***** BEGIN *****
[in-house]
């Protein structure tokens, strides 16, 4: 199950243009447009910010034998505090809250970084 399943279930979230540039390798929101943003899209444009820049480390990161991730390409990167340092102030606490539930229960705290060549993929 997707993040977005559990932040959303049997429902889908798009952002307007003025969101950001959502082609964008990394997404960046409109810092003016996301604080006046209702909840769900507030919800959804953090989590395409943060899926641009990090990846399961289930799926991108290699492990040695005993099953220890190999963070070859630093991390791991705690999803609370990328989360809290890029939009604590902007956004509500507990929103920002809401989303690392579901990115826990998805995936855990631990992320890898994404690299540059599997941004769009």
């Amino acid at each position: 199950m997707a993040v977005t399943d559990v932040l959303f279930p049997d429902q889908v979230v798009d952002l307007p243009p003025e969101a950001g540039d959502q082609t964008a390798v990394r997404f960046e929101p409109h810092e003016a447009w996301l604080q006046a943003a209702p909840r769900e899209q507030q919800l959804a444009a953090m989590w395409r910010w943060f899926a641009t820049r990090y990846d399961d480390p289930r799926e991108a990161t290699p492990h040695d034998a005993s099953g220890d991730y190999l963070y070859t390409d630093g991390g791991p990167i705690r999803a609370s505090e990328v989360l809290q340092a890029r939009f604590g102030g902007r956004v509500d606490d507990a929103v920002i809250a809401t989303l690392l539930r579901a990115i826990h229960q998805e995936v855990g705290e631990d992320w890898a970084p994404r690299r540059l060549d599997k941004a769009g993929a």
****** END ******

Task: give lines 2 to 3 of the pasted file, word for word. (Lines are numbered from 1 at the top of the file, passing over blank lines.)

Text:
């Protein structure tokens, strides 16, 4: 199950243009447009910010034998505090809250970084 399943279930979230540039390798929101943003899209444009820049480390990161991730390409990167340092102030606490539930229960705290060549993929 997707993040977005559990932040959303049997429902889908798009952002307007003025969101950001959502082609964008990394997404960046409109810092003016996301604080006046209702909840769900507030919800959804953090989590395409943060899926641009990090990846399961289930799926991108290699492990040695005993099953220890190999963070070859630093991390791991705690999803609370990328989360809290890029939009604590902007956004509500507990929103920002809401989303690392579901990115826990998805995936855990631990992320890898994404690299540059599997941004769009």
């Amino acid at each position: 199950m997707a993040v977005t399943d559990v932040l959303f279930p049997d429902q889908v979230v798009d952002l307007p243009p003025e969101a950001g540039d959502q082609t964008a390798v990394r997404f960046e929101p409109h810092e003016a447009w996301l604080q006046a943003a209702p909840r769900e899209q507030q919800l959804a444009a953090m989590w395409r910010w943060f899926a641009t820049r990090y990846d399961d480390p289930r799926e991108a990161t290699p492990h040695d034998a005993s099953g220890d991730y190999l963070y070859t390409d630093g991390g791991p990167i705690r999803a609370s505090e990328v989360l809290q340092a890029r939009f604590g102030g902007r956004v509500d606490d507990a929103v920002i809250a809401t989303l690392l539930r579901a990115i826990h229960q998805e995936v855990g705290e631990d992320w890898a970084p994404r690299r540059l060549d599997k941004a769009g993929a």